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Ernest Gaines - a Lesson Before Dying
Ernest J. Gaines is considered by many critics to be a giant in his genre, and although he is not as "militant" or "intense" in his writing as Richard Wright, or James Baldwin, he makes his points about racism, about poverty, and about cultural bias, with a very strong sense of narrative and character development. This paper will address the characters in Gaines' novels, and it will also look into the background in which Gaines grew up into manhood. Though the civil rights movement is now just a point in the history of the United States, and today's news tends to focus on America's war in Iraq and on terrorism, for many African-Americans and others struggling to become part of the "American Dream," Gaines is a writer who hits home with honesty.
The civil rights movement came about because there was so much discrimination and prejudice against African-Americans in the United States. This discrimination was very bad for racial relations between whites and blacks, and it made blacks feel like even though they were no longer slaves, they were not really "free." In the first fifty-to-sixty years of the Twentieth Century, blacks were treated with very little respect, especially in the south. Gaines writes about characters that lived then, but rather than preach to his readers about how bad it was for blacks back then, he lets the story come out through his characters.
The Literature and Background about Gaines and his Characters
In his very well received novel, A Lesson Before Dying, Gaines' protagonist is a man named Jefferson. (Jefferson is an interesting choice of names, and may seem to reflect an urge on Gaines part to show the historical side of America, and he may appear to be using "Jefferson" to refer to Thomas Jefferson, who pushed for the Bill of Rights to become part of the U.S. Constitution. Although, "Jefferson" is also the last name of the woman who raised him, so, perhaps it could be both, as well.)
Jefferson is an innocent black man, not too sophisticated, but a nice fellow. He lives in a place called Bayonne, Louisiana (Gaines lived in Louisiana as a boy). The community in this book, no doubt similar to towns in Louisiana during the time Gaines was living there, was "dominated by racism, segregation, and eye-for-an-eye judicial practices when crimes have been committed against Whites by Blacks" (Doyle, 2001).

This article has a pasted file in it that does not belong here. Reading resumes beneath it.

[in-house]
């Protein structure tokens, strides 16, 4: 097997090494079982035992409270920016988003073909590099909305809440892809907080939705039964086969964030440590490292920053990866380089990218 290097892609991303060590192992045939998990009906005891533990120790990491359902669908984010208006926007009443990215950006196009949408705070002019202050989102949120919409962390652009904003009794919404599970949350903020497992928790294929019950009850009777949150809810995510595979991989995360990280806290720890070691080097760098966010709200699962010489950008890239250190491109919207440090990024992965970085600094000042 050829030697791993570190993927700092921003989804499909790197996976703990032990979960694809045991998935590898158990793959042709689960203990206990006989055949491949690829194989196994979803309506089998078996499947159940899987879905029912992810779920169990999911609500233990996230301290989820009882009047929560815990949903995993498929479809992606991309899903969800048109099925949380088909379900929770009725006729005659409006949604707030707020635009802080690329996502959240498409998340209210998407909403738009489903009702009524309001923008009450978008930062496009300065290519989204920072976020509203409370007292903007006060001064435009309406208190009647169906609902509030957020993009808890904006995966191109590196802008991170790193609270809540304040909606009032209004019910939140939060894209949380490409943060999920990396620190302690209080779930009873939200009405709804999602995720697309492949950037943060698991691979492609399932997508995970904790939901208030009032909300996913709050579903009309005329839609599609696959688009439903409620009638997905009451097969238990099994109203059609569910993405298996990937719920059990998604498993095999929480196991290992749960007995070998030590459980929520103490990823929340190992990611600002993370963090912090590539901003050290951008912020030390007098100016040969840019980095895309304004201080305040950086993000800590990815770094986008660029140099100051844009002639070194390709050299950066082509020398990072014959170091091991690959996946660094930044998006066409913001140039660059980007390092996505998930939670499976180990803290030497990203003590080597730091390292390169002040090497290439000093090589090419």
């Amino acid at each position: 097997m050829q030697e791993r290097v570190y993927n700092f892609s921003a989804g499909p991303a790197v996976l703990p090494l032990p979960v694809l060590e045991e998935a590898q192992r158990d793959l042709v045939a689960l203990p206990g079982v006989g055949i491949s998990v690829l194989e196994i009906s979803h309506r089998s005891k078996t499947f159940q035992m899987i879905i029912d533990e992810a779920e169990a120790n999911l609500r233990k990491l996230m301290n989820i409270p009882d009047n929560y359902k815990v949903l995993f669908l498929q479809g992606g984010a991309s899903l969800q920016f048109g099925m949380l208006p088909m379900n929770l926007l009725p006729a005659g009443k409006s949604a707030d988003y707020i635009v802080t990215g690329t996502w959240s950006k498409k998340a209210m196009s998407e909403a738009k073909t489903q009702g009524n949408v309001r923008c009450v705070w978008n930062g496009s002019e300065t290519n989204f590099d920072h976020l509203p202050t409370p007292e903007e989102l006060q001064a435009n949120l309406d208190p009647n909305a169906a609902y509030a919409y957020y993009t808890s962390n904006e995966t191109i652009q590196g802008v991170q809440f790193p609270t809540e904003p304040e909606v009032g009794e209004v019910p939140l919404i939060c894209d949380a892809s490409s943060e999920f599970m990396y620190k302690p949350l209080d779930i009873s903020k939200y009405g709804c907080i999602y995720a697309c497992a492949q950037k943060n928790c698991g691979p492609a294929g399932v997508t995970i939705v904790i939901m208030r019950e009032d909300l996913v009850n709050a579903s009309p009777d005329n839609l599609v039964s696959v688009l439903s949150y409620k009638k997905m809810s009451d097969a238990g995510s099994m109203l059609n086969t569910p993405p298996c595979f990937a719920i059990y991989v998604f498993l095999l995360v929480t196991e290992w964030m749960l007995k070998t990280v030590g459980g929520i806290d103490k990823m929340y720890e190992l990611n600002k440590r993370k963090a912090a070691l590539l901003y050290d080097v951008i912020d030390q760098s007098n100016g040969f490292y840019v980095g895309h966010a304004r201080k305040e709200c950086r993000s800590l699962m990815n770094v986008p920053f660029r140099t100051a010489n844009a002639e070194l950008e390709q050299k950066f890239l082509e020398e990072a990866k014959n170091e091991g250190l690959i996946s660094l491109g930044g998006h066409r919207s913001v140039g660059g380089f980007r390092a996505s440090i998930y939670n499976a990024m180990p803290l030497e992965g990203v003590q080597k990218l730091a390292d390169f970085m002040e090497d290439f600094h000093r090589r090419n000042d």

In the novel, Jefferson accepts a free ride from two young men - both of whom have been in trouble before. When the three go to a liquor store, an argument between the two trouble-makers and the liquor store owner occurs, and anger leads to gunshots. On page 5 of his novel, Gaines writes: "Grope (the liquor store owner) moved quickly toward the cash register, where he withdrew a revolver and started shooting. Soon there was shooting from another direction. When it was quiet again, Bear, Grope, and brother were all down on the floor, and only Jefferson was standing."
Jefferson "wanted to run, but he couldn't run." Gaines writes that Jefferson "couldn't think," and stayed around long enough to get caught, an innocent victim. It is at this point in the book that the reader might think that Jefferson is symbolic of many black people in the south at that time. They did not intend to get caught in the trap of a racist society, but there they were, and they didn't know how they got there, and couldn't really escape, so, they were forced to in a way, accept their punishment from the White society.
The readers know that Jefferson is naive, because on page 6, while Jefferson is wondering what he should do, "He didn't know whether he should call someone on the telephone, or run. He had never dialed a telephone in his life..."
And meantime, Jefferson makes three mistakes: he stays around wondering what he should do, rather than run like the wind; he grabs a bottle of whiskey, which is stealing; he takes money from the cash register, which is also stealing. And he is caught. A black man caught allegedly killing white men. Jefferson is sentenced to die in the electric chair, but many months pass, and his godmother and her godmother's friend try "to secure the lessons necessary to take up his final months and his own death with some measure of dignity" (Doyle).
According to an article in Mississippi Quarterly (Folks, 1999), Gaines' interest in the story of Jefferson "centers less on this injustice than on the restoration of Jefferson's human dignity." In other words, Folks believes that Gaines is not so much concerned with the rage that comes with such a terrible wrong done to an innocent black man, but with the hope that black Americans may have for the future if they can achieve a fair and decent education and become part of society, rather than outcasts and criminals. Indeed, Folks writes, "In restoring Jefferson's status as a worthy member of society, Gaines focuses in particular upon the importance of male role models in the family and community."
Gaines writes about history honestly, and he has "compelling consequences," Folks writes. Gaines' work "leads to positive development toward positive social ends...and the layers of implied meaning are clearly understood." In fact, the way that Jefferson's godmother and her friend tutor Jefferson, develops a "metaphor of education." And Gaines takes that a step further through the character development of an elementary school teacher in Jefferson's community, named Grant Wiggins. Grant does not live up to the great standards that towns expect of their teachers, and so, as Jefferson grows in his academic pursuits (thanks to the godmother and her friend); he actually surpasses Grant Wiggins in "book learning" for a time.